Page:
Digital Images 101

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What is the best file format to use for my digital images?

The answer is - it depends. It depends on the type of graphic (e.g. photographic representation, illustration, flat-color image) and how you plan to use the image (e.g. web, print, presentation). There are basically two classes of graphic file formats: bitmap and vector. Both types come in a variety of formats, as seen in the chart below.


Graphic File Type Description Examples Pros & Cons
Bitmap (a.k.a. Raster)

This type of graphic is comprised of tiny dots called pixels. A color is assigned to each pixel to form a picture, like a puzzle. Because the image is stored as a collection of pixels, scaling the image (i.e. blowing it up) involves interpolation, a mathematical "guess" or calculation of new pixels based on known pixels. When you resize a bitmap image, you run the risk of compromising quality through loss of original image detail.

Bitmaps are generated by many software programs such as Adobe Photoshop, Paint Shop Pro, Paint, Painter, and many others.


ProPros: photo quality.

ConCons: large file size; poor scaling.

*All Photoshare images are in the bitmap class: thumbnails in the online database are in JPEG format, and their corresponding high-resolution master files are archived as TIFFs.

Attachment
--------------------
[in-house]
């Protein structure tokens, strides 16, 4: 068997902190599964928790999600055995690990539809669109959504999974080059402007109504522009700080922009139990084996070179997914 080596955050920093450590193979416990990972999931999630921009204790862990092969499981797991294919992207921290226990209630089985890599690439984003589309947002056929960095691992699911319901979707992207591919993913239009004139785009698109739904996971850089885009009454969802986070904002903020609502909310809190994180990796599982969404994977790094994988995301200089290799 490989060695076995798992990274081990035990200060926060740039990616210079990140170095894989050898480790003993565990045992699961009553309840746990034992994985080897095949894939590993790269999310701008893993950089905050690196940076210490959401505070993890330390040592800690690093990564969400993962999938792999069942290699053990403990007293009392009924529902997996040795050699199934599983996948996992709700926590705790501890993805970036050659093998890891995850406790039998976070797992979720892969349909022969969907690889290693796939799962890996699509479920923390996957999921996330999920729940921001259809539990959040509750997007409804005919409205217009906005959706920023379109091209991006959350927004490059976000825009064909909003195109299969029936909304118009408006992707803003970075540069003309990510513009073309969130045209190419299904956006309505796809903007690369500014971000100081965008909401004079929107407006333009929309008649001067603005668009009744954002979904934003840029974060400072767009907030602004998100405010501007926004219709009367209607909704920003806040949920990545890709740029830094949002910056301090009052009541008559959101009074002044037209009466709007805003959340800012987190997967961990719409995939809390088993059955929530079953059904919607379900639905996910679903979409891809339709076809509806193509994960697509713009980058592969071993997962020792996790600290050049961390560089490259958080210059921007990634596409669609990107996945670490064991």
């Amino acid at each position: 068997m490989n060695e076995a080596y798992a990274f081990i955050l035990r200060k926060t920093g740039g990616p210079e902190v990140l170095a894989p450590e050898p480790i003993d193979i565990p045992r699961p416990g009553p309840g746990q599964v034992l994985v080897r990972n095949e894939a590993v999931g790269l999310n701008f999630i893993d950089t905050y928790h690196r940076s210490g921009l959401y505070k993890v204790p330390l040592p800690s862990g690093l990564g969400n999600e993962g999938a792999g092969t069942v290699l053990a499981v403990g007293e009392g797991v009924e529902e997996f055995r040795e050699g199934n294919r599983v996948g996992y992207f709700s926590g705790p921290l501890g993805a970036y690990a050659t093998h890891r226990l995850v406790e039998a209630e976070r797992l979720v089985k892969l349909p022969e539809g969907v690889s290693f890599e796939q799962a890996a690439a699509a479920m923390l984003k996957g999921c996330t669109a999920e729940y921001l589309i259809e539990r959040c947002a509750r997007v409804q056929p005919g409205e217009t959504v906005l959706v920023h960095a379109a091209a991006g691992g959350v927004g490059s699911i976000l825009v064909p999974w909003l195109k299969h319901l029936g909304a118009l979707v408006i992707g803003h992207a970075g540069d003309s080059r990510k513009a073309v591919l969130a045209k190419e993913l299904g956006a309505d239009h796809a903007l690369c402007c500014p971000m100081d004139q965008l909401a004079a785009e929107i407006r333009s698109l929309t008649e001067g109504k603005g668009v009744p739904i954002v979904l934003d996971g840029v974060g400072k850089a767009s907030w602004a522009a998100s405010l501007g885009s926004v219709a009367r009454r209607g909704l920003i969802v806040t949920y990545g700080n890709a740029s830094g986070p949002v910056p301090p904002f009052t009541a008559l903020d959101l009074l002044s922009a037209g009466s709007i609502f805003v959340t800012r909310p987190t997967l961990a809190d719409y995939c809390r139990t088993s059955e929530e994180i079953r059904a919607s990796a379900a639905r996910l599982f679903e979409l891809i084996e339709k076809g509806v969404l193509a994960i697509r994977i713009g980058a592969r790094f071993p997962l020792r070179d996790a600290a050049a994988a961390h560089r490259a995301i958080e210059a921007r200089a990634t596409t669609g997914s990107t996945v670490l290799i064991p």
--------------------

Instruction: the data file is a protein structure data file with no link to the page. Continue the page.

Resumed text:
This type of graphic uses lines and curves (not pixels) to make shapes. The image is stored as a geometric shape using a mathematical formula that provides undistorted scaling.

Vectors are generated by software programs such as Adobe Illustrator, Macromedia Freehand, Flash, Fireworks, and a few others.


ProPros: small file size; easily scaled; best suited for illustrations, line art, and type.

ConCons: photo realism does not compare to bitmap; most Web browsers do not support vector images.

What is the difference between JPEG, TIFF, GIF, etc.?

Although digital photo users are primarily concerned with JPEG and TIFF formats, we also get questions about other bitmap file formats. The tables below compare several bitmap file formats.

(Graphic Interchange Format)


Best Use Properties Pros & Cons

Type: Low-resolution graphics with flat, solid areas of color (e.g. logos, illustrations, screen shots).

Purpose: Web, Powerpoint, CD-ROM, and other documents intended for viewing on a computer.

Colors: 8-bit (images can have up to 256 colors)

Encoding scheme: Lossless (however, you will lose quality with most color photographs due to the GIF's reduced color palette).*

ProThis format allows you to create transparent, interlaced, and animated graphics for the Web.**

ConThis format is not good for photographic images due to its reduced number of colors.

*The encoding scheme of a digital image is considered lossless if the image retains the original pixel-by-pixel data when it is saved and re-opened.